Group of ultra-Orthodox Jews marks Independence Day by burning Israeli flag
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Group of ultra-Orthodox Jews marks Independence Day by burning Israeli flag

TV footage shows men and boys from Jerusalem’s Mea Shearim neighborhood watching as flag is waved back and forth in bonfire

Sue Surkes is The Times of Israel's environment reporter.

Ultra-orthodox Jews in the Jerusalem neighborhood of Mea Shearim burn an Israeli flag at the end of the country‘s 69th Independence Day, May 2, 2017. (Channel 10 screenshot.)
Ultra-orthodox Jews in the Jerusalem neighborhood of Mea Shearim burn an Israeli flag at the end of the country‘s 69th Independence Day, May 2, 2017. (Channel 10 screenshot.)

As Israelis all over the country wrapped up their celebrations of Israel’s 69th Independence Day on Tuesday, a group of ultra-Orthodox Jews in Jerusalem set fire to an Israeli flag.

Video footage aired by Channel 10 TV showed a group of men and boys from Jerusalem’s ultra-Orthodox Mea Shearim neighborhood standing in a circle around a bonfire, as one man waved a large, burning flag backwards and forwards in the flames.

Some segments of ultra-Orthodox society refuse to recognize the State of Israel and oppose Zionism, because of their belief that the establishment of a Jewish state should only come after the arrival of the Jewish Messiah.

Some also burn Israeli flags during the holiday of Lag B’Omer, the traditional date of the death of Rabbi Shimon Bar Yochai, a first-century CE sage, marked with celebration, bonfires and feasts.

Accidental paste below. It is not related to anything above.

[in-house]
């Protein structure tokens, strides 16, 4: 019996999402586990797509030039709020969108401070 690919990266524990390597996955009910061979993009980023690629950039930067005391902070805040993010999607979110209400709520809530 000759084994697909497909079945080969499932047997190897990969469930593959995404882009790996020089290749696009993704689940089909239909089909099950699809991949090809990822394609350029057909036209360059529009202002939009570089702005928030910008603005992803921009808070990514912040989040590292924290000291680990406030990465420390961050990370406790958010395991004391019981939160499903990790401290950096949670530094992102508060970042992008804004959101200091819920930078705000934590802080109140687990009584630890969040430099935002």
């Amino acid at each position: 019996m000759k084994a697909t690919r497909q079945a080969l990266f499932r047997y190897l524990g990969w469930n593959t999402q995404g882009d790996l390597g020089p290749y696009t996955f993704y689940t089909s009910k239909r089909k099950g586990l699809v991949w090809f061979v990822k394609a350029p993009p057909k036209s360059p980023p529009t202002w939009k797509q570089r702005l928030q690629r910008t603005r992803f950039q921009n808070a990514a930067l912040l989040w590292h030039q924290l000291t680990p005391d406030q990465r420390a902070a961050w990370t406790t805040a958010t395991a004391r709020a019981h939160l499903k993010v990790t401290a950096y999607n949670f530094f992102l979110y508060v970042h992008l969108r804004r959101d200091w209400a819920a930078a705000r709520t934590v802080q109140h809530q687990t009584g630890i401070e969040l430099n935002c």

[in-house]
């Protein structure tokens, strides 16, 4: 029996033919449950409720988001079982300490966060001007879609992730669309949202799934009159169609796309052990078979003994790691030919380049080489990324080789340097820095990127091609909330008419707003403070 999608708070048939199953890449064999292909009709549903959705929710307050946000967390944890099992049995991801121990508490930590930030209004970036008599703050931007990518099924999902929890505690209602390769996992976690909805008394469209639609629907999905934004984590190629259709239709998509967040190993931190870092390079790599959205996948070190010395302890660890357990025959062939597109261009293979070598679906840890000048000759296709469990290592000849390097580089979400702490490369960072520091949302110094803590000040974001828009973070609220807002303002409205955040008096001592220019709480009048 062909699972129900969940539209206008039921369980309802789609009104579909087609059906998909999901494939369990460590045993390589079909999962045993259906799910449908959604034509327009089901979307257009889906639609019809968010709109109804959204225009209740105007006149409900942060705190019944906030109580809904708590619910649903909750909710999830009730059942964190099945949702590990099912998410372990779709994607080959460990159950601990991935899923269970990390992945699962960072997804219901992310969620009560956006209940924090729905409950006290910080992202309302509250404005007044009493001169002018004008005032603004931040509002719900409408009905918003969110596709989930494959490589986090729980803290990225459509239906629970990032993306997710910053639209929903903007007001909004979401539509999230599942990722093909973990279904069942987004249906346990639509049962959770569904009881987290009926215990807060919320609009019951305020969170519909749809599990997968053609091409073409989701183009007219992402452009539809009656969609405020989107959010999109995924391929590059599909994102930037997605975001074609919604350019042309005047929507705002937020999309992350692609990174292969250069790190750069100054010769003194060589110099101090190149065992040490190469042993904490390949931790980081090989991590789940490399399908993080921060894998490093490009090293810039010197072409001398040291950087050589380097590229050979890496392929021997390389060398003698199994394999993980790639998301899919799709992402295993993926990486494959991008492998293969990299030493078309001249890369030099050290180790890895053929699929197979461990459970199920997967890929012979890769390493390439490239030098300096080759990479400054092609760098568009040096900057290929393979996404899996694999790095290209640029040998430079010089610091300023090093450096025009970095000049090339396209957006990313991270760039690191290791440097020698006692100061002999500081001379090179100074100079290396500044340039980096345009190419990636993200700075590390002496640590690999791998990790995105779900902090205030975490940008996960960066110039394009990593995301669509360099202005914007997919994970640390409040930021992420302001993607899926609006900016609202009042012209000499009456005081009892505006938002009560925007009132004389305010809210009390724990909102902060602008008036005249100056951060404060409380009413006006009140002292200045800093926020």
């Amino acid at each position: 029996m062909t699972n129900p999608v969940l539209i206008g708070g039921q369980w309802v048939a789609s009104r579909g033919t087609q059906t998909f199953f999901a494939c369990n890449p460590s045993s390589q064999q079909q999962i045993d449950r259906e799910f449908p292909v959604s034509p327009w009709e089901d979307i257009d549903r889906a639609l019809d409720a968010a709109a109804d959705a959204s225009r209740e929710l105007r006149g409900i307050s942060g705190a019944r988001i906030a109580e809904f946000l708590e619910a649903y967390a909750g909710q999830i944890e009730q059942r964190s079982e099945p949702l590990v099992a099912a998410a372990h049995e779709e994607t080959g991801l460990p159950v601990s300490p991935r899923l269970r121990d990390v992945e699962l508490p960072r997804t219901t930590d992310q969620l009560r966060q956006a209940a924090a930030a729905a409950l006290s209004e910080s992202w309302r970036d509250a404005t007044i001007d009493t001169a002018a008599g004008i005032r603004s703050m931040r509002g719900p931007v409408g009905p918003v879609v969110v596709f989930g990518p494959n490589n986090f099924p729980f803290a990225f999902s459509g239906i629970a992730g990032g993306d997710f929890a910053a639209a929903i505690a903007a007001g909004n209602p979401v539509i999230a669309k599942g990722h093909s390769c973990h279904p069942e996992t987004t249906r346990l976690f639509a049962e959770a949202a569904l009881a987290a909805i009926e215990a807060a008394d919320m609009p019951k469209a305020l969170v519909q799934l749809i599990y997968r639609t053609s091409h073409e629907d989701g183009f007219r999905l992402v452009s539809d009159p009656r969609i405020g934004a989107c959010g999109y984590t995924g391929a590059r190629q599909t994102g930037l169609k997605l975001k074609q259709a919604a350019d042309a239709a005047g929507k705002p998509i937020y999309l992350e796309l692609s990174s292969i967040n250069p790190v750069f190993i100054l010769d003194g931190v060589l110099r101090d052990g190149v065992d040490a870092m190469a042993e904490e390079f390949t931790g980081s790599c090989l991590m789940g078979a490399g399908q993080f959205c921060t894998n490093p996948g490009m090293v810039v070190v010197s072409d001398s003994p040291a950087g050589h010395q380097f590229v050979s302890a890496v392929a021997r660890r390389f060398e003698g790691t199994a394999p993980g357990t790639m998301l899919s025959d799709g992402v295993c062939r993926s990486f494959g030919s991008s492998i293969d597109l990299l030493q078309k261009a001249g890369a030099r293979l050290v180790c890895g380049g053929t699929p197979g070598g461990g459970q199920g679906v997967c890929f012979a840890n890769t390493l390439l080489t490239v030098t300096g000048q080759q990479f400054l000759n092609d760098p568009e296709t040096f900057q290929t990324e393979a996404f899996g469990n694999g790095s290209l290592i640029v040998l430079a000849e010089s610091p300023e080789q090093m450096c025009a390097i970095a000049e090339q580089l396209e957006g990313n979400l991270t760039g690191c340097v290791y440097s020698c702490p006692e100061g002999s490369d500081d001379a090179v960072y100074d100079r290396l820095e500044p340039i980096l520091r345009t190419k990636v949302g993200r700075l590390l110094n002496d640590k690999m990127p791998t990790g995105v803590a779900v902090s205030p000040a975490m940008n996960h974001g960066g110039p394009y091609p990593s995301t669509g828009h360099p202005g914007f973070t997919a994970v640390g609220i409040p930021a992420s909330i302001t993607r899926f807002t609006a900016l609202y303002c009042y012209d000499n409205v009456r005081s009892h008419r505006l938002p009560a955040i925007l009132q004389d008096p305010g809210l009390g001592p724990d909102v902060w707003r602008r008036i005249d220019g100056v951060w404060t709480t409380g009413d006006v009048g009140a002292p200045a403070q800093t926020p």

Many Ultra-Orthodox Jews do not serve in the Israeli army and run their own educational system, but receive a variety of grants from the government. Ultra-Orthodox men tend to study in religious seminaries, while their wives work.

In March last year, lawmaker Nava Boker (Likud) proposed a bill — understood to be aimed at Palestinian protesters — to hand out harsher punishments for anyone desecrating the Israeli flag. In July the bill became law.

Knesset Member Nava Boker, June 14, 2016. (Hadas Parush/Flash90)
Knesset Member Nava Boker, June 14, 2016. (Hadas Parush/Flash90)

“Perhaps jail is not a severe enough punishment. Perhaps we should make a law that will revoke citizenship from those who degrade the flag. Someone who does not know how to respect the state has no reason to benefit from the privileges [of citizenship],” Boker posted on Facebook at the time.

The legislation currently allows for imprisonment for up to three years, or a fine of up to NIS 50,000 ($13,000). Those convicted of the crime could also have a slew of rights revoked, including access to national health care and unemployment benefits and even higher education scholarships.

Times of Israel staff contributed to this report.

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